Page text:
By Roger Biset
Chile is a long, thin country that hugs the southwest coast of South America and is nearly twice the size of California. The entire country at its widest point is only about 300 miles, yet to travel its 2,500-mile length would be about equal to going from the southern tip of the Baja Peninsula in California, to Ketchikan, Alaska. The terrain is desert in the north with a fertile central valley, volcanoes and lakes toward the south, giving way to a rugged and complex coastline. The Andes Mountains form the eastern border.
The water needs of Chile are defined by its unique geography. The mining industry is located in the northern desert. The coast of Chile is sparsely developed, so the focus on development of fresh or purified water supplies is driven by the needs of the mining industry. The south of Chile is in the Antarctic zone and is very thinly populated. It also has abundant water from rainfall and snowmelt. About 85 percent of Chile’s population of 15.2 million live in urban centers in the central regions of the country with about 40 percent living in greater Santiago. The water for this area comes from surface water generated by snowmelt from the Andes Mountains.
Currently, 70 percent of water in Chile is used to generate electricity, while 30 percent is consumed. Of the consumption figure, irrigation makes up 84.5 percent, while industry demands 6.5 percent, and mining and drinking water each 4.5 percent.
Water supply systems in Chile provide drinking water to 92 percent of the urban population and sewage collection to 81 percent. In rural areas, those percentages drop to 42 percent and 13 percent, respectively. Overall, water is supplied to approximately 13.2 million people, with average consumption of approximately 700 liters per capita per day for domestic, industrial and mining uses. Because of population growth, urban migration and industrial growth, the demand for potable water is expected to double by 2020, putting increased pressure on water resources in the capital and the northern region.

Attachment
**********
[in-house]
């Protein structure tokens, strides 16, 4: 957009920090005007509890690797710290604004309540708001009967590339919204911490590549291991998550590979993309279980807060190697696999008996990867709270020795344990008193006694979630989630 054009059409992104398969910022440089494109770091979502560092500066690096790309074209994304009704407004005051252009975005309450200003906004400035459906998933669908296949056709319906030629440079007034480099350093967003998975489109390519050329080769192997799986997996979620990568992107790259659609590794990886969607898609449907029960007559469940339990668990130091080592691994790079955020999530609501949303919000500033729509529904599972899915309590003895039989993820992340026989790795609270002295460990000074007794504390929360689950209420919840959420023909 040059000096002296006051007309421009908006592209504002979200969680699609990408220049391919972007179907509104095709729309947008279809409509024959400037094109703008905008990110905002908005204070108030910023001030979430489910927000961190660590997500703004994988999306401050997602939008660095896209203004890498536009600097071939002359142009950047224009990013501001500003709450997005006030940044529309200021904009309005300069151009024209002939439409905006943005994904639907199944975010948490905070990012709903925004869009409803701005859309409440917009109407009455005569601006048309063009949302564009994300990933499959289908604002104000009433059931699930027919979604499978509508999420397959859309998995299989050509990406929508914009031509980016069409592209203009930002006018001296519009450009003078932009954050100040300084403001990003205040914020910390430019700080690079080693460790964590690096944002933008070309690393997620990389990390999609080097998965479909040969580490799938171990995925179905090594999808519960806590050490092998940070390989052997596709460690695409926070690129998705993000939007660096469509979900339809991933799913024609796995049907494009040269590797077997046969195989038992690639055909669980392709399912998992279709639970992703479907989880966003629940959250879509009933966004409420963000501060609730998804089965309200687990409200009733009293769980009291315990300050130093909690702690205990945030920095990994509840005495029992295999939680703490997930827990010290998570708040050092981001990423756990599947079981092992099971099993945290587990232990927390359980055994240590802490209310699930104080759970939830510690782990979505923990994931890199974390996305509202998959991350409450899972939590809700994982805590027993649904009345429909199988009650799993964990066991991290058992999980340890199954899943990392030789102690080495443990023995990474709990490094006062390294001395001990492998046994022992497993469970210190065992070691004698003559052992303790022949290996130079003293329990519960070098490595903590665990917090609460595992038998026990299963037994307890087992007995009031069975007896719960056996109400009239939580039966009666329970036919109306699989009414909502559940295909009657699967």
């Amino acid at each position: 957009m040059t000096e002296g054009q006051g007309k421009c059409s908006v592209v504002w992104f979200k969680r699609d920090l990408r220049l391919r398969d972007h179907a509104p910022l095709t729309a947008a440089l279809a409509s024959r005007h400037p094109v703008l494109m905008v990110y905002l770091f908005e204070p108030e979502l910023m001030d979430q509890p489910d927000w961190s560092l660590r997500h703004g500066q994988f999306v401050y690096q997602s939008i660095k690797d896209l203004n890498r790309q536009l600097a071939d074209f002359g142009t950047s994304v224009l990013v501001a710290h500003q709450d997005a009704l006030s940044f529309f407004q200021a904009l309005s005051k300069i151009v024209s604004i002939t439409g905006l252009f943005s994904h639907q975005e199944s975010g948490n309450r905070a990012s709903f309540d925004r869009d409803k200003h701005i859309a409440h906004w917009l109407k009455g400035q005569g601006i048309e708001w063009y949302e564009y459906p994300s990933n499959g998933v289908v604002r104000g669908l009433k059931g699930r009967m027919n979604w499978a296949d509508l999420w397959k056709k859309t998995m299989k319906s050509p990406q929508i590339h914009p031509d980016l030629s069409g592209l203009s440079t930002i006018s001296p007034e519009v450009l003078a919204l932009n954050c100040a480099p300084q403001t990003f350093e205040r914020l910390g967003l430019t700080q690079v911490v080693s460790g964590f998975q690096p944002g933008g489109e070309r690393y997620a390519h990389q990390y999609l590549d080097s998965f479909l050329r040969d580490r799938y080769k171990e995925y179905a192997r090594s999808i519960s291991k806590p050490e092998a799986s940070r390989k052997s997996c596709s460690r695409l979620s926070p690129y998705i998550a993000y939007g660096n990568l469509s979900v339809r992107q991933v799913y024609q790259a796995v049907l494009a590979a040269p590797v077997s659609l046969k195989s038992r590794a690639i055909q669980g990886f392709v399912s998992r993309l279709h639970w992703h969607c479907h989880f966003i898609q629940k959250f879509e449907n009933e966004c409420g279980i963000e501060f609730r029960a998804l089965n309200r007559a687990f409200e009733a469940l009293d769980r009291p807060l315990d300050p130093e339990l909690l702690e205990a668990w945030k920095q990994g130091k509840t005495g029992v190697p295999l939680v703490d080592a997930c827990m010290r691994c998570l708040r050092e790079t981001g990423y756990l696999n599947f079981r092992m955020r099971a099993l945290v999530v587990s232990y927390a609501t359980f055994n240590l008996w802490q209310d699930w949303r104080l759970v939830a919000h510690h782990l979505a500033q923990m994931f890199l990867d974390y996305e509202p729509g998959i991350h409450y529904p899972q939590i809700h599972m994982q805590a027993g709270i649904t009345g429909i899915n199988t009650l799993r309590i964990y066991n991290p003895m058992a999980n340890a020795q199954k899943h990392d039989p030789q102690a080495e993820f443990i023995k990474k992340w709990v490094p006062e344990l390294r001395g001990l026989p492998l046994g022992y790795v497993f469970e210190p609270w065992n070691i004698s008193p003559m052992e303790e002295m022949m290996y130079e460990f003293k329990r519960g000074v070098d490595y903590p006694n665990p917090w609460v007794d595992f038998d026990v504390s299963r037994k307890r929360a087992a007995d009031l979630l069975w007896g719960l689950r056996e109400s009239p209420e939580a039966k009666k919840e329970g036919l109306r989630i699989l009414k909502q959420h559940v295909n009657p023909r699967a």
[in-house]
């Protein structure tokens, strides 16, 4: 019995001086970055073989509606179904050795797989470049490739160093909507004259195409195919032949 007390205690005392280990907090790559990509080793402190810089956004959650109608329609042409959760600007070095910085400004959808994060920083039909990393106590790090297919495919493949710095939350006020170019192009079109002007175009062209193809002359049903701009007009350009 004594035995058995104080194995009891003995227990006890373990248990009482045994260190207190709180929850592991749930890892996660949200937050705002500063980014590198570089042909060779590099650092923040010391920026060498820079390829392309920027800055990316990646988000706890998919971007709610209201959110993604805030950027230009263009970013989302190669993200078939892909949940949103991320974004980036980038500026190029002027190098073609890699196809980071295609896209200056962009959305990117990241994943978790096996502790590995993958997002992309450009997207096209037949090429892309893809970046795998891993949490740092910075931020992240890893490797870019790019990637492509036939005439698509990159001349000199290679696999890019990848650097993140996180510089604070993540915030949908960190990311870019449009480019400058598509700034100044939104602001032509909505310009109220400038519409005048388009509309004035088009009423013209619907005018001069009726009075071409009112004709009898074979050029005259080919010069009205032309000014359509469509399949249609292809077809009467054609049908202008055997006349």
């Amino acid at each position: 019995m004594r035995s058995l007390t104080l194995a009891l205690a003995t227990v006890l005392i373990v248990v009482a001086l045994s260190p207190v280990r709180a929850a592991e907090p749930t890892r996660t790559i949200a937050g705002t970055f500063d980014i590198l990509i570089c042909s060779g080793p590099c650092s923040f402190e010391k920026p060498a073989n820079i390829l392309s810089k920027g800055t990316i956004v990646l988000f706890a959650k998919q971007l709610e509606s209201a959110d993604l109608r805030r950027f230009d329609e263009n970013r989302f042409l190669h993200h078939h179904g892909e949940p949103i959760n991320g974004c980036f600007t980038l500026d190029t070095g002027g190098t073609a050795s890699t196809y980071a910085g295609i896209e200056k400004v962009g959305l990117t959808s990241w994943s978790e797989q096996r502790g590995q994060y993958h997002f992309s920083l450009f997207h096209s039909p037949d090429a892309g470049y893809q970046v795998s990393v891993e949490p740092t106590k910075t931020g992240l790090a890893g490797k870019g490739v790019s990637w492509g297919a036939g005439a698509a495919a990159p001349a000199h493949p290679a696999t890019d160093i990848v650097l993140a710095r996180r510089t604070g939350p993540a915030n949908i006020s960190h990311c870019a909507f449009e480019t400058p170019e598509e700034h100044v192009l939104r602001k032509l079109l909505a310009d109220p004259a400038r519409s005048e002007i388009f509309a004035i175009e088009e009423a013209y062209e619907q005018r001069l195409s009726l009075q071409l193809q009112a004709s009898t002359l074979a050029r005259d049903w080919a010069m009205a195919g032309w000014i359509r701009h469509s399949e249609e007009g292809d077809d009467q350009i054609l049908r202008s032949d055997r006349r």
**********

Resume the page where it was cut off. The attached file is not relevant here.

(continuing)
Industrial water treatment
Largely associated abroad with extractive industries, Chile nonetheless has an active and important industrial base. Industries as a group contribute around 15 percent of gross domestic product (GDP), far ahead of the better known mining sector. Industrial production has grown 5 percent annually for the past 18 years, while industrial sales have kept a similar pace at 7 percent annual growth. Projections have Chile’s industrial output doubling by 2020, growing at a rate of 8 percent as the economy continues to expand.
The available water supplies in Chile are largely conducive to use by its industry. The primary exception is in the northern region of the country where the mining users are often faced with water supplies high in minerals, suspended solids and organics. Brackish water, reverse osmosis equipment is occasionally used to provide purified water to mining camp employees. Water supplies to primary industrial users in the central region of Chile are typically municipal or other fresh water sources relatively low in total dissolved solids.
Driving the economy